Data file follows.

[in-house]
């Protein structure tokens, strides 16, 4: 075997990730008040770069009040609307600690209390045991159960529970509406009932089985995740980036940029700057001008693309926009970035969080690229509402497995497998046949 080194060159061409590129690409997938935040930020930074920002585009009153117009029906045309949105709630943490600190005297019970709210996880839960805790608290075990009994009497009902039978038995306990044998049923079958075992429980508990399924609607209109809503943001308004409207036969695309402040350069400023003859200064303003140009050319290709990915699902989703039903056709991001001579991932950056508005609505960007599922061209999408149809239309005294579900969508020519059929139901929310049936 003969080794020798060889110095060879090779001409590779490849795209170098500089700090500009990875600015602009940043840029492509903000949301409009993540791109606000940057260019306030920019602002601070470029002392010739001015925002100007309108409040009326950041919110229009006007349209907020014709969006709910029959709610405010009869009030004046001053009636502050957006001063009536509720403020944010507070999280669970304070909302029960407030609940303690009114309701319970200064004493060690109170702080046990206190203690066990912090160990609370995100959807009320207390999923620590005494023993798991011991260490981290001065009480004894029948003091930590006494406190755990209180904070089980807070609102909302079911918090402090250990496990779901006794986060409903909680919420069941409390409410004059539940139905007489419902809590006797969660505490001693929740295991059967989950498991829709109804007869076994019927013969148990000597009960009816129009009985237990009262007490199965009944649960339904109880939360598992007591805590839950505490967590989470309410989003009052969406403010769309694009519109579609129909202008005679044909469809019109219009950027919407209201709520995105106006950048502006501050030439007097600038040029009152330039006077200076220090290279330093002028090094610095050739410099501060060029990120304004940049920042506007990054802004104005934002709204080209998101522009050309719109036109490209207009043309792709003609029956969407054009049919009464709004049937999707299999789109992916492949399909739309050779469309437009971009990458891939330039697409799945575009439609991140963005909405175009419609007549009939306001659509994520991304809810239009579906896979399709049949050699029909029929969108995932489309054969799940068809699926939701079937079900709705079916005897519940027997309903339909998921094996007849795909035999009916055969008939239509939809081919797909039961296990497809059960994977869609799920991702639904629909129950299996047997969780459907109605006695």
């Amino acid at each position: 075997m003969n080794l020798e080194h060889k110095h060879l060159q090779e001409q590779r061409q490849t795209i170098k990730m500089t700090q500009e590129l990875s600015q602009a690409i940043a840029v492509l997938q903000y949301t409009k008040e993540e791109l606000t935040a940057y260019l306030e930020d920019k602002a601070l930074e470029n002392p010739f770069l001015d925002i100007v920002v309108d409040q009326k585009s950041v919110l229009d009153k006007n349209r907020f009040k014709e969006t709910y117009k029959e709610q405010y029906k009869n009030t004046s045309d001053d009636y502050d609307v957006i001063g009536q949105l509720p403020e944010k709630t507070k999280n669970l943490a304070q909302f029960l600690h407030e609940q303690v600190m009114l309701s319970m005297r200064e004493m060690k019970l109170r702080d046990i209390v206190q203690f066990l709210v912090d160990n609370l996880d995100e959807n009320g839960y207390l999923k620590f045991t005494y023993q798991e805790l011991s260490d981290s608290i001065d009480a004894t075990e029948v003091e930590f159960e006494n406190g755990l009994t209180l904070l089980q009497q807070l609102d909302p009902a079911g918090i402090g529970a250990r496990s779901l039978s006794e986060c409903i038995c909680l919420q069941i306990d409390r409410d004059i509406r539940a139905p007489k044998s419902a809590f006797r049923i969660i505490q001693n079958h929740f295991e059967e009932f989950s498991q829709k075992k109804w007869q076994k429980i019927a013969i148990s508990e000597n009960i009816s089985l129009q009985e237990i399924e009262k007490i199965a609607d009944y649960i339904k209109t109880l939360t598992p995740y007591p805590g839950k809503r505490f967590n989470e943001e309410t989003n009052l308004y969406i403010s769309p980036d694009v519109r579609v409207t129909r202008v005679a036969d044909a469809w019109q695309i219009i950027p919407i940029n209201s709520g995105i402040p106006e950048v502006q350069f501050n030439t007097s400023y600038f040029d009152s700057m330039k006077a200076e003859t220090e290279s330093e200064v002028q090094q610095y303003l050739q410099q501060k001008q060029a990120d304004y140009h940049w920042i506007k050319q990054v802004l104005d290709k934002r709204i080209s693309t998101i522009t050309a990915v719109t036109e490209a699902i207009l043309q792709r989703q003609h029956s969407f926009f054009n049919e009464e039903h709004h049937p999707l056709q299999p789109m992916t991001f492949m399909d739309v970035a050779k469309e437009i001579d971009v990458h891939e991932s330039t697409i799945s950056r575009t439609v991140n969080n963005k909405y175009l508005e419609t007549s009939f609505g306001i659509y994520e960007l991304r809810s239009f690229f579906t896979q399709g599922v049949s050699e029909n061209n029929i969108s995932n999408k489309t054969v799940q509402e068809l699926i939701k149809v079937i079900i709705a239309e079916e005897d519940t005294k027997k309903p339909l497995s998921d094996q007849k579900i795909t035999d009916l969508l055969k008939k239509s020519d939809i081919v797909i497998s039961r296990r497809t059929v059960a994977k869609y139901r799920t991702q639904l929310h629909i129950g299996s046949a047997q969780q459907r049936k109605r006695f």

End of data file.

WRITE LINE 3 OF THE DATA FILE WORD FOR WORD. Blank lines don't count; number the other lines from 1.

């Amino acid at each position: 075997m003969n080794l020798e080194h060889k110095h060879l060159q090779e001409q590779r061409q490849t795209i170098k990730m500089t700090q500009e590129l990875s600015q602009a690409i940043a840029v492509l997938q903000y949301t409009k008040e993540e791109l606000t935040a940057y260019l306030e930020d920019k602002a601070l930074e470029n002392p010739f770069l001015d925002i100007v920002v309108d409040q009326k585009s950041v919110l229009d009153k006007n349209r907020f009040k014709e969006t709910y117009k029959e709610q405010y029906k009869n009030t004046s045309d001053d009636y502050d609307v957006i001063g009536q949105l509720p403020e944010k709630t507070k999280n669970l943490a304070q909302f029960l600690h407030e609940q303690v600190m009114l309701s319970m005297r200064e004493m060690k019970l109170r702080d046990i209390v206190q203690f066990l709210v912090d160990n609370l996880d995100e959807n009320g839960y207390l999923k620590f045991t005494y023993q798991e805790l011991s260490d981290s608290i001065d009480a004894t075990e029948v003091e930590f159960e006494n406190g755990l009994t209180l904070l089980q009497q807070l609102d909302p009902a079911g918090i402090g529970a250990r496990s779901l039978s006794e986060c409903i038995c909680l919420q069941i306990d409390r409410d004059i509406r539940a139905p007489k044998s419902a809590f006797r049923i969660i505490q001693n079958h929740f295991e059967e009932f989950s498991q829709k075992k109804w007869q076994k429980i019927a013969i148990s508990e000597n009960i009816s089985l129009q009985e237990i399924e009262k007490i199965a609607d009944y649960i339904k209109t109880l939360t598992p995740y007591p805590g839950k809503r505490f967590n989470e943001e309410t989003n009052l308004y969406i403010s769309p980036d694009v519109r579609v409207t129909r202008v005679a036969d044909a469809w019109q695309i219009i950027p919407i940029n209201s709520g995105i402040p106006e950048v502006q350069f501050n030439t007097s400023y600038f040029d009152s700057m330039k006077a200076e003859t220090e290279s330093e200064v002028q090094q610095y303003l050739q410099q501060k001008q060029a990120d304004y140009h940049w920042i506007k050319q990054v802004l104005d290709k934002r709204i080209s693309t998101i522009t050309a990915v719109t036109e490209a699902i207009l043309q792709r989703q003609h029956s969407f926009f054009n049919e009464e039903h709004h049937p999707l056709q299999p789109m992916t991001f492949m399909d739309v970035a050779k469309e437009i001579d971009v990458h891939e991932s330039t697409i799945s950056r575009t439609v991140n969080n963005k909405y175009l508005e419609t007549s009939f609505g306001i659509y994520e960007l991304r809810s239009f690229f579906t896979q399709g599922v049949s050699e029909n061209n029929i969108s995932n999408k489309t054969v799940q509402e068809l699926i939701k149809v079937i079900i709705a239309e079916e005897d519940t005294k027997k309903p339909l497995s998921d094996q007849k579900i795909t035999d009916l969508l055969k008939k239509s020519d939809i081919v797909i497998s039961r296990r497809t059929v059960a994977k869609y139901r799920t991702q639904l929310h629909i129950g299996s046949a047997q969780q459907r049936k109605r006695f």